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Court Holds Free Speech Rights Not Infringed When Police Arrested ‘Chief Wahoo’ Effigy Burners

2003-1202. Bellecourt v. Cleveland, 2004-Ohio-6551.
Cuyahoga App. No. 80193, 152 Ohio App.3d 687, 2003-Ohio-2468. Judgment reversed.
Resnick, F.E. Sweeney, Lundberg Stratton and O'Connor, JJ., concur.
O'Donnell, J., concurs in judgment only.
Moyer, C.J., dissents.
Pfeifer, J., dissents.
Opinion: http://www.supremecourt.ohio.gov/rod/newpdf/0/2004/2004-Ohio-6551.pdf

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(Dec. 15, 2004) In a 5-2 decision announced today, the Supreme Court of Ohio ruled that Cleveland police did not violate the First Amendment rights of protesters by arresting them after gusty winds began blowing flaming debris from a burning effigy of Cleveland Indians trademark “Chief Wahoo” in the direction of the protesters and other bystanders outside Jacobs Field.

The Court's opinion, authored by Justice Maureen O'Connor, held that officers were acting within their duty to protect public safety when they extinguished the windblown remains of two burning effigies and placed demonstrators Vernon Bellecourt, Juan Reyna, James Watson, Charlene Teters and Zizwe Tchiquka under arrest.

The arrestees were part of a larger group that gathered outside the stadium on opening day of the 1998 baseball season to hand out literature and hold up signs and banners protesting the baseball team's continuing use of a grinning, stylized caricature of a native American as its corporate logo. The arrested protesters were booked and jailed for aggravated arson. They were not formally charged and were released the next day. The protesters subsequently filed a civil lawsuit against police and the City of Cleveland in the Cuyahoga County Court of Common Pleas. They alleged that their First Amendment rights had been violated and that the city had also violated §1983 of the Civil Rights Act by improperly placing them under arrest and failing to properly train safety forces to respond to constitutionally protected free speech activity like the burning of effigies.

The trial court issued a summary judgment in favor of the arresting officers, and later granted a motion for a directed verdict denying the protesters' claims against the police chief and the city. The protesters appealed. In May 2003, the 8th District Court of Appeals, in a 2-1 decision, affirmed the directed verdict in favor of the police chief but reversed the judgment in favor of the city and remanded that claim to the trial court for further proceedings. The city appealed the 8th District's ruling to the Supreme Court, which agreed to hear the case.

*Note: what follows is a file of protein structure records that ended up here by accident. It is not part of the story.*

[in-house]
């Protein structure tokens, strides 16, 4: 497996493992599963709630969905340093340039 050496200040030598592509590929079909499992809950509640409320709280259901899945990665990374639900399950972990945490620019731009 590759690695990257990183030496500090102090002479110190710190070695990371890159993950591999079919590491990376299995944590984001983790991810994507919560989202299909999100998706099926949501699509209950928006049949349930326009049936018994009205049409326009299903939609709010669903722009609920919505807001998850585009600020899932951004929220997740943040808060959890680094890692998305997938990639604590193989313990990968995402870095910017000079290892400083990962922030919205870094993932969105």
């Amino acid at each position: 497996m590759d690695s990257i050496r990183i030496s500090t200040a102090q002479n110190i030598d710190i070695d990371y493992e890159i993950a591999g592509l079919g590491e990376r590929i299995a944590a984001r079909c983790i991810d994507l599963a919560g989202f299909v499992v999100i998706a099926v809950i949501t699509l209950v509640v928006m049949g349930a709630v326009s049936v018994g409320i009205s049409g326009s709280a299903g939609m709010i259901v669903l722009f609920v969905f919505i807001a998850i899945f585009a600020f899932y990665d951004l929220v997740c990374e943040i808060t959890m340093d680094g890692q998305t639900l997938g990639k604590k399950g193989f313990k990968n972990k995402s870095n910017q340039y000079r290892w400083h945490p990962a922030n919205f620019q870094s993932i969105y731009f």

Writing for the Court in today's decision, Justice O'Connor cited a 1968 U.S. Supreme Court decision, United States v. O'Brien , which held that, “(w)hen speech and nonspeech elements are part of the same course of conduct ‘a sufficiently important governmental interest in regulating the nonspeech element can justify incidental limitations of First Amendment freedoms.'”

In this case, she wrote “(i)in the judgment of Cleveland's police officers, the windy conditions coupled with the spraying of additional accelerant on the already burning effigies created a hazard, which was their responsibility to remedy. Though (the protesters) emphasize that they set the fire in a cordoned area devoid of flammable property, the police were obligated to protect the public, including the protesters themselves.”

Noting that a live videotape of the incident was part of the record provided to the justices for review, Justice O'Connor said the tape “shows a protester spraying accelerant on a burning effigy and then retreating from the rapidly growing fire before burning pieces of the disintegrating effigy began floating in the wind and landing in the proximity of the protesters. These facts implicate Cleveland 's asserted interest in public safety.”